Beginning in 1975, after years of experimenting at the position, Stargell moved permanently to first base. He never played another game in the outfield.
In 1977, Stargell hit his 400th career home run on June 29 against the St. Louis Cardinals.
Stargell originated the practice of giving his teammates embroidered "Stargell stars" for their caps after a nice play or a good game. The practice began during the turbulent 1978 season, when the Pirates came from fourth place and 11.5 games behind in mid-August, to challenge the first-place Philadelphia Phillies for the division title. The season was scheduled to end in a dramatic, four-game showdown against the Phillies in Pittsburgh, in which the Pirates had to win all four games to claim the title. Following a Pirate sweep of the Friday-night double-header, Stargell belted a grand slam in the bottom of the first inning of the season's penultimate game to give the Pirates an early 4–1 lead, although the Pirates relinquished that lead later in the game and fell two runs short after a four-run rally in the bottom of the ninth inning, thus eliminating themselves from contention for the pennant. Stargell called that 1978 team his favorite team ever, and predicted that the Pirates would win the World Series the following year.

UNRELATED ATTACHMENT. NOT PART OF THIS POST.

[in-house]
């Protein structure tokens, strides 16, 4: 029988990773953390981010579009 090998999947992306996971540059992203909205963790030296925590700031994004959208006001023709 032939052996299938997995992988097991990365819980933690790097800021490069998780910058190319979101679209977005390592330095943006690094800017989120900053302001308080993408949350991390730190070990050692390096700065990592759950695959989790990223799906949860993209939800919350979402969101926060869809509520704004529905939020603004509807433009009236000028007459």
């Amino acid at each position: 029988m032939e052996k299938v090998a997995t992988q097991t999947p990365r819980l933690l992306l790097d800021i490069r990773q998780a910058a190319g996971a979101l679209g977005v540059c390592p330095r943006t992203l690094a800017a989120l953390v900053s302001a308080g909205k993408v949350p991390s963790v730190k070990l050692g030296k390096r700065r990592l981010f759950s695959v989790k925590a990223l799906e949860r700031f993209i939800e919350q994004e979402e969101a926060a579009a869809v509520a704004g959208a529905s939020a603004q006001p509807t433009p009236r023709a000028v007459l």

The Pirates did win the World Series in 1979, in a similar style as they had ended the 1978 season: from last place in the NL East at the end of April, the Pirates clawed their way into a first-place battle with the Montreal Expos during the latter half of the season. They excited fans with numerous come-from-behind victories along the way (many during their final at-bat) to claim the division pennant on the last day of the season. At his urging as captain, the team adopted the Sister Sledge hit song "We Are Family" as the team anthem. Then, his play on the field inspired his teammates and earned him the MVP awards in both the NLCS and the World Series. Stargell capped off the year by hitting a dramatic home run in Baltimore during the late innings of a close Game 7 to seal a Pirates' championship. The home run was his third of the series and, coincidentally, credited Stargell with the winning runs in both Game 7s of the two postseason meetings between the Pirates and the Orioles (1971 and 1979). The 1979 World Series victory also made the Pirates the only franchise in baseball history to twice recover from a three-games-to-one deficit and win a World Series (previously they had done so in 1925 against the Washington Senators). For the series, Stargell went 12-for-30; along with his three home runs, he also recorded four doubles for 25 total bases, which remains tied as a World Series record, Reggie Jackson having set it in the 1977 World Series, and his seven extra-base hits (three HRs and four doubles) in the 1979 World Series also set a record.